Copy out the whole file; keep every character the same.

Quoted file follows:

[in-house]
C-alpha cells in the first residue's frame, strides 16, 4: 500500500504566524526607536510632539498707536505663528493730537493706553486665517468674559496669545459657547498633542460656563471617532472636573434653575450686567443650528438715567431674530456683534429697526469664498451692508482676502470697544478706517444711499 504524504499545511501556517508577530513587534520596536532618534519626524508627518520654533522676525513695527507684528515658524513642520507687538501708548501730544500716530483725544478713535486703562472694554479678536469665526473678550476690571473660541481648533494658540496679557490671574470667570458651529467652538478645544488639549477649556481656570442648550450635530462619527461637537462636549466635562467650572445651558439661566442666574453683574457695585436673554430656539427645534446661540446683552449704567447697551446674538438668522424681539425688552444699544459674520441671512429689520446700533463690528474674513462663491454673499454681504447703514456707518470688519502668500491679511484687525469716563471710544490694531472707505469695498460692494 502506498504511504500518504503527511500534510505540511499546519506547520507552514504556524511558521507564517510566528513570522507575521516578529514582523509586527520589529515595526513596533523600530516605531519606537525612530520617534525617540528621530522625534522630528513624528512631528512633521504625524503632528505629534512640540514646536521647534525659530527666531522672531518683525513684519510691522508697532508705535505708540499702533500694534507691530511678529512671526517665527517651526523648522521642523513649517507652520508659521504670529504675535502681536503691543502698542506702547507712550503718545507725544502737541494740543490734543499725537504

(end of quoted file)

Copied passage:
[in-house]
C-alpha cells in the first residue's frame, strides 16, 4: 500500500504566524526607536510632539498707536505663528493730537493706553486665517468674559496669545459657547498633542460656563471617532472636573434653575450686567443650528438715567431674530456683534429697526469664498451692508482676502470697544478706517444711499 504524504499545511501556517508577530513587534520596536532618534519626524508627518520654533522676525513695527507684528515658524513642520507687538501708548501730544500716530483725544478713535486703562472694554479678536469665526473678550476690571473660541481648533494658540496679557490671574470667570458651529467652538478645544488639549477649556481656570442648550450635530462619527461637537462636549466635562467650572445651558439661566442666574453683574457695585436673554430656539427645534446661540446683552449704567447697551446674538438668522424681539425688552444699544459674520441671512429689520446700533463690528474674513462663491454673499454681504447703514456707518470688519502668500491679511484687525469716563471710544490694531472707505469695498460692494 502506498504511504500518504503527511500534510505540511499546519506547520507552514504556524511558521507564517510566528513570522507575521516578529514582523509586527520589529515595526513596533523600530516605531519606537525612530520617534525617540528621530522625534522630528513624528512631528512633521504625524503632528505629534512640540514646536521647534525659530527666531522672531518683525513684519510691522508697532508705535505708540499702533500694534507691530511678529512671526517665527517651526523648522521642523513649517507652520508659521504670529504675535502681536503691543502698542506702547507712550503718545507725544502737541494740543490734543499725537504